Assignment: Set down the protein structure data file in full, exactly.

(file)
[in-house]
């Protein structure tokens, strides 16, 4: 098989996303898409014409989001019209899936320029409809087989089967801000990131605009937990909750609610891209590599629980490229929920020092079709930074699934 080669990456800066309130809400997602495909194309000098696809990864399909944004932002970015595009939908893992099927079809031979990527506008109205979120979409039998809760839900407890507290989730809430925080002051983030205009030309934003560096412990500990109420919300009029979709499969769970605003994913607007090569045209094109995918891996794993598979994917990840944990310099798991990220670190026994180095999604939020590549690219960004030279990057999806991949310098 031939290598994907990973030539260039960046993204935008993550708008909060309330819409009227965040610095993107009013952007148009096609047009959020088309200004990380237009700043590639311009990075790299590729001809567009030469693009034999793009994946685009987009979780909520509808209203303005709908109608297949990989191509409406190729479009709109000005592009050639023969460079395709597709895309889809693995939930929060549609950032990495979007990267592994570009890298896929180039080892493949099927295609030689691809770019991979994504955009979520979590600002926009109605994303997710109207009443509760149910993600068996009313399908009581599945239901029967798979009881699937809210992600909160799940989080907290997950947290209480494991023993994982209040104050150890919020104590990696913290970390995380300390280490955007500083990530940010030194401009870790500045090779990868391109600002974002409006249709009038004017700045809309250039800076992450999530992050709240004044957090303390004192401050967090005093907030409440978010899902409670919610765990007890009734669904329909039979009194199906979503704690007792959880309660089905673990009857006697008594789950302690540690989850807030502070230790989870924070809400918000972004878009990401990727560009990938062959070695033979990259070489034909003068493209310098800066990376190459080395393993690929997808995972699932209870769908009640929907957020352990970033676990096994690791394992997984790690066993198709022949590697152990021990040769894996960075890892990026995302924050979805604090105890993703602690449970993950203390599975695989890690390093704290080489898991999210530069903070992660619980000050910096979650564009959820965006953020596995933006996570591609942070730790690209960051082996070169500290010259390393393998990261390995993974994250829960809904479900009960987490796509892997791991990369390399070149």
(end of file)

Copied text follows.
[in-house]
């Protein structure tokens, strides 16, 4: 098989996303898409014409989001019209899936320029409809087989089967801000990131605009937990909750609610891209590599629980490229929920020092079709930074699934 080669990456800066309130809400997602495909194309000098696809990864399909944004932002970015595009939908893992099927079809031979990527506008109205979120979409039998809760839900407890507290989730809430925080002051983030205009030309934003560096412990500990109420919300009029979709499969769970605003994913607007090569045209094109995918891996794993598979994917990840944990310099798991990220670190026994180095999604939020590549690219960004030279990057999806991949310098 031939290598994907990973030539260039960046993204935008993550708008909060309330819409009227965040610095993107009013952007148009096609047009959020088309200004990380237009700043590639311009990075790299590729001809567009030469693009034999793009994946685009987009979780909520509808209203303005709908109608297949990989191509409406190729479009709109000005592009050639023969460079395709597709895309889809693995939930929060549609950032990495979007990267592994570009890298896929180039080892493949099927295609030689691809770019991979994504955009979520979590600002926009109605994303997710109207009443509760149910993600068996009313399908009581599945239901029967798979009881699937809210992600909160799940989080907290997950947290209480494991023993994982209040104050150890919020104590990696913290970390995380300390280490955007500083990530940010030194401009870790500045090779990868391109600002974002409006249709009038004017700045809309250039800076992450999530992050709240004044957090303390004192401050967090005093907030409440978010899902409670919610765990007890009734669904329909039979009194199906979503704690007792959880309660089905673990009857006697008594789950302690540690989850807030502070230790989870924070809400918000972004878009990401990727560009990938062959070695033979990259070489034909003068493209310098800066990376190459080395393993690929997808995972699932209870769908009640929907957020352990970033676990096994690791394992997984790690066993198709022949590697152990021990040769894996960075890892990026995302924050979805604090105890993703602690449970993950203390599975695989890690390093704290080489898991999210530069903070992660619980000050910096979650564009959820965006953020596995933006996570591609942070730790690209960051082996070169500290010259390393393998990261390995993974994250829960809904479900009960987490796509892997791991990369390399070149």